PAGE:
Queensland Residential Construction “Red Hot”
In March, when the realities of the COVID-19 pandemic were setting in, Queensland’s residential dwelling approvals dipped to 1668 – down from 1765 in February. It was a sign of things to come. By May, approvals were down to 1559. June saw a huge turnaround, bringing the figure up 1709. The uptick continued into August, where the latest data reports 1769 approvals.1
This may get you thinking; what kicked off the construction recovery, and how sustainable is this growth?
In late March, the Federal Government announced a measure allowing Australians to access their superannuation funds. Those who had suffered a loss of employment or had their working hours significantly reduced were eligible to withdraw $10,000 from their superannuation in the 2019-2020 financial year, and a further $10,000 in the 2020-2021 financial year. Despite the financial suffering, it’s believed the initiative boosted home renovations and therefore aided the residential construction industry.
“The residential sector is red hot, and that can be attributed in part to the government’s Super Early Release Scheme,” says Dyan Johnson, Manager of Policy and Economics at Master Builders Queensland. Johnson says with Queenslanders withdrawing an estimated $5.88 billion, a majority of this money has been injected directly into the economy. “Putting two and two together, we would assume a lot of people were withdrawing their super money and then reinvesting it in their homes,” she added.
The Power of grants
At the beginning of June – the month which really saw dwelling approvals rebound – the Federal Government’s HomeBuilder scheme came into effect. “HomeBuilder has really driven a lot of the demand for new residential dwellings, and that’s reflected in the building approval numbers,” says Johnson. “A lot of larger project home builders are actually closing their books now because they’re concerned they can’t get to site within the timeframe to access the HomeBuilder grant.”
Notably, the various grants have seen construction boom right across Queensland, not isolated to specific regions. “In my time here it’s always been very hot and cold across the regions, and this is quite unusual in that it’s being felt everywhere,” explained Johnson. “Areas like Townsville were on an upward trajectory before COVID, so that’s just continued. But places like Cairns that you’d think would be hit really hard are just surging ahead thanks to HomeBuilder.”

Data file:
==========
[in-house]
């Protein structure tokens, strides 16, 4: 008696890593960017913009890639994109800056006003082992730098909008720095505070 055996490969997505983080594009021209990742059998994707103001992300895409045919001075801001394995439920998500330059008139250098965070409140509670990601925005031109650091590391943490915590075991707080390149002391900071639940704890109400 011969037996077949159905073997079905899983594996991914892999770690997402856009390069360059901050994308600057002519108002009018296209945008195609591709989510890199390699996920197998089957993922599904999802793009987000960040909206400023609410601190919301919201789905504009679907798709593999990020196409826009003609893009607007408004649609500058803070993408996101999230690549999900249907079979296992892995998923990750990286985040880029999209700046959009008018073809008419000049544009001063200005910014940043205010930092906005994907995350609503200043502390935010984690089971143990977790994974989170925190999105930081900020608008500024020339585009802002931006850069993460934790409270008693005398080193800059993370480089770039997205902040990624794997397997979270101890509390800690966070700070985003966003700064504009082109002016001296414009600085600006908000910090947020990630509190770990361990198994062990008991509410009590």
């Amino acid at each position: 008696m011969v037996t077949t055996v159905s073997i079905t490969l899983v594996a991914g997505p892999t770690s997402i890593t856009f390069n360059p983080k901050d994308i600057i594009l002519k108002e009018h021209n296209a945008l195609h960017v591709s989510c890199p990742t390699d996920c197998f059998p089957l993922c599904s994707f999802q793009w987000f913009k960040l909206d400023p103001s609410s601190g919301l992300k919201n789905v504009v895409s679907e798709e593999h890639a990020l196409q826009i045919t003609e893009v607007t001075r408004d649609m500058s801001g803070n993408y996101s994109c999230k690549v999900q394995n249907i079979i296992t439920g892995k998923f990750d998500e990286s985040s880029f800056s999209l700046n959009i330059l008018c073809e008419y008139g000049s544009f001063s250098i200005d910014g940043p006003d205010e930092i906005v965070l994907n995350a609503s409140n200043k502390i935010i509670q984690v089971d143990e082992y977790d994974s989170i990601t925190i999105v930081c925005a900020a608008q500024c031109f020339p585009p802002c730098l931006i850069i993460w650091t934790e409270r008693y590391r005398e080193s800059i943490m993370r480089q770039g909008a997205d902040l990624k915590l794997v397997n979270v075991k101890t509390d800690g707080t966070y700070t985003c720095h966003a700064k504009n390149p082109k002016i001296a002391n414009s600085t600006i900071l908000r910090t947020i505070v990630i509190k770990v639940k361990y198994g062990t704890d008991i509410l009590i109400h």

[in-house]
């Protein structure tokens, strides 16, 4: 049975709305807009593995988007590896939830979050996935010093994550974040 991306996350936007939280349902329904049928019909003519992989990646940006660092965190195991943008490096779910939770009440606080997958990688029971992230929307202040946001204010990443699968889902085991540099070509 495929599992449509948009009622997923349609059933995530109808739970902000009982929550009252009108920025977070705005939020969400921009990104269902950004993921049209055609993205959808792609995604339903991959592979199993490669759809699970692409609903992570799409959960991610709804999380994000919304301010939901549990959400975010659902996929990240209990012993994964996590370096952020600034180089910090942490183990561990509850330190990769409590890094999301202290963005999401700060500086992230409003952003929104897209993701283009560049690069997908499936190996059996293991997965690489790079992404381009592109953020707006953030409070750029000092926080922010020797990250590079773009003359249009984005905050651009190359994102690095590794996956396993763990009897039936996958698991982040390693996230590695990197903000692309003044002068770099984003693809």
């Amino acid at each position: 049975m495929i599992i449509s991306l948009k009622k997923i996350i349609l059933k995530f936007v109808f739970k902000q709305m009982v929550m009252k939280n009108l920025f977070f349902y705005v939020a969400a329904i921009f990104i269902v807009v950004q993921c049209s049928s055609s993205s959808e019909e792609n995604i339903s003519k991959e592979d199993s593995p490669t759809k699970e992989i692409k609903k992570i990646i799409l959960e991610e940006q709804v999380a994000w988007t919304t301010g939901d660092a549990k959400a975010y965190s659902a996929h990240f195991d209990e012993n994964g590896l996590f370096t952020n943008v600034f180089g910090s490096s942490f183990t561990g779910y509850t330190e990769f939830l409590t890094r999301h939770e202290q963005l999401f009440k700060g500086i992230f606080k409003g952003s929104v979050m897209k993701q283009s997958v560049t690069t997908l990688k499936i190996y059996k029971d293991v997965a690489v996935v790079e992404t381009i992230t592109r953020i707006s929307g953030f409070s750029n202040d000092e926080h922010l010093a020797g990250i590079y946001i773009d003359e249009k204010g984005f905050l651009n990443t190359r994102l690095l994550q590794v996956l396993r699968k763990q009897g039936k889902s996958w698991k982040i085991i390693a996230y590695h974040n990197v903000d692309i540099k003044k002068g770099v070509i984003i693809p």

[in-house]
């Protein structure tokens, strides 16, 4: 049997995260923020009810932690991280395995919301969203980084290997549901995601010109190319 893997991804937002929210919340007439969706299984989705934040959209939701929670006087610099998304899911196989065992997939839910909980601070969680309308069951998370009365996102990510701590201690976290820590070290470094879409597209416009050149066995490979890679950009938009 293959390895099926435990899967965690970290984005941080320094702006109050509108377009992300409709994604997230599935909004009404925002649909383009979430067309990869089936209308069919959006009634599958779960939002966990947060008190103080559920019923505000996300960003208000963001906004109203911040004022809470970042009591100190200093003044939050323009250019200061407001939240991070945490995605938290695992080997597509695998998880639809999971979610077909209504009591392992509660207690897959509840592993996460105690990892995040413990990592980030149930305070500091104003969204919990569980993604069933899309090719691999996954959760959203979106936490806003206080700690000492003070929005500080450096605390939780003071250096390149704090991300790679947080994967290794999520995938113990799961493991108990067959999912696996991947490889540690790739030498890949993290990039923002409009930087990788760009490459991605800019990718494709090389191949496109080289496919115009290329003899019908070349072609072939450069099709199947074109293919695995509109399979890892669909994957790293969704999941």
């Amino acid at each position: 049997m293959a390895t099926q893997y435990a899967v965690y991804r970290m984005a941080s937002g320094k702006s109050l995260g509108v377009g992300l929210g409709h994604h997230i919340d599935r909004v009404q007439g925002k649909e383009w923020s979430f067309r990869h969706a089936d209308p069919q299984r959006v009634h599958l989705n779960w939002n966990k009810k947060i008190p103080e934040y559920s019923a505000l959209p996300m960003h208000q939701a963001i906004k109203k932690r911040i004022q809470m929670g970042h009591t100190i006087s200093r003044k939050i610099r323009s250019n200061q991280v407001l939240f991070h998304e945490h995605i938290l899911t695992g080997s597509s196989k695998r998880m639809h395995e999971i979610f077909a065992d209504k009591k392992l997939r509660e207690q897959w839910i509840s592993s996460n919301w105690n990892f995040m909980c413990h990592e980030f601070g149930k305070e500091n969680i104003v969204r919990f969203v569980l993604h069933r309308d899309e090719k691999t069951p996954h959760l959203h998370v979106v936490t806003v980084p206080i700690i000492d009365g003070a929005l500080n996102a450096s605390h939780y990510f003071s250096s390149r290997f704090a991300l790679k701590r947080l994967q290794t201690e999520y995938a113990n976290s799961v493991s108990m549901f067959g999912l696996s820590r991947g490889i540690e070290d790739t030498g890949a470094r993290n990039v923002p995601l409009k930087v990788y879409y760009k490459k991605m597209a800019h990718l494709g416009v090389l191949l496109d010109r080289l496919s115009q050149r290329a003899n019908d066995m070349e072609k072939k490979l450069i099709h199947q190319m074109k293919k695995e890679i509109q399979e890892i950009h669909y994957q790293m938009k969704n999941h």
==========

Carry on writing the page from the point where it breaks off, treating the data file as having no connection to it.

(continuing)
The only real downside of HomeBuilder, says Johnson, is that there’s only so much viable land to build upon. “There are some areas, like Brisbane and Gold Coast, that will struggle to have the land supply,” she said. “What’s actually ready to be built on right now is all but snapped up, so we might see more of a shift to renovations.”
2021 and Beyond
With HomeBuilder effectively coming to an end at the end of 2020, and no more options for Australians to access their super, there are some concerns surrounding next year. The government’s recent budget announcement included an additional 10,000 places up for grabs for the First Home Loan Deposit Scheme (FHLDS), which is positive, but hardly all-encompassing.
Other budget inclusions that could aid the housing sector include a boost to low-cost financing for affordable housing through the National Housing Finance and Investment Corporation (NHFIC) and additional funding for the Indigenous Home Ownership Program. But there are other, less-direct measures that could positively affect housing. These include additional tourism funding, infrastructure spending, and the JobMaker and JobTrainer initiatives. JobMaker and JobTrainer financially encourage employers to take on young people – the demographic most likely to be applying for positions in the FHLDS.
Without further monetary stimulus, however, or a growing population, Johnson is concerned the current surge in construction will be short-lived. “At the moment, we’re surviving on stimulus – kind of a sugar hit, if you like,” she said. “If we’re going to get a good, long-term, stable construction industry, that only comes through a steady growth in population. We’re doing fine just now, but into the long term we need to get those jobs back and get people coming into the State.”
While reopening borders is an enticing prospect, State and Federal Governments will be twice as shy after witnessing Victoria’s second wave of COVID-19 cases. If opening our doors to interstate and international migration doesn’t become a genuine option in the early months of 2021, continuing the “sugar hit” may prove to be the only way to keep construction flowing and property transacting.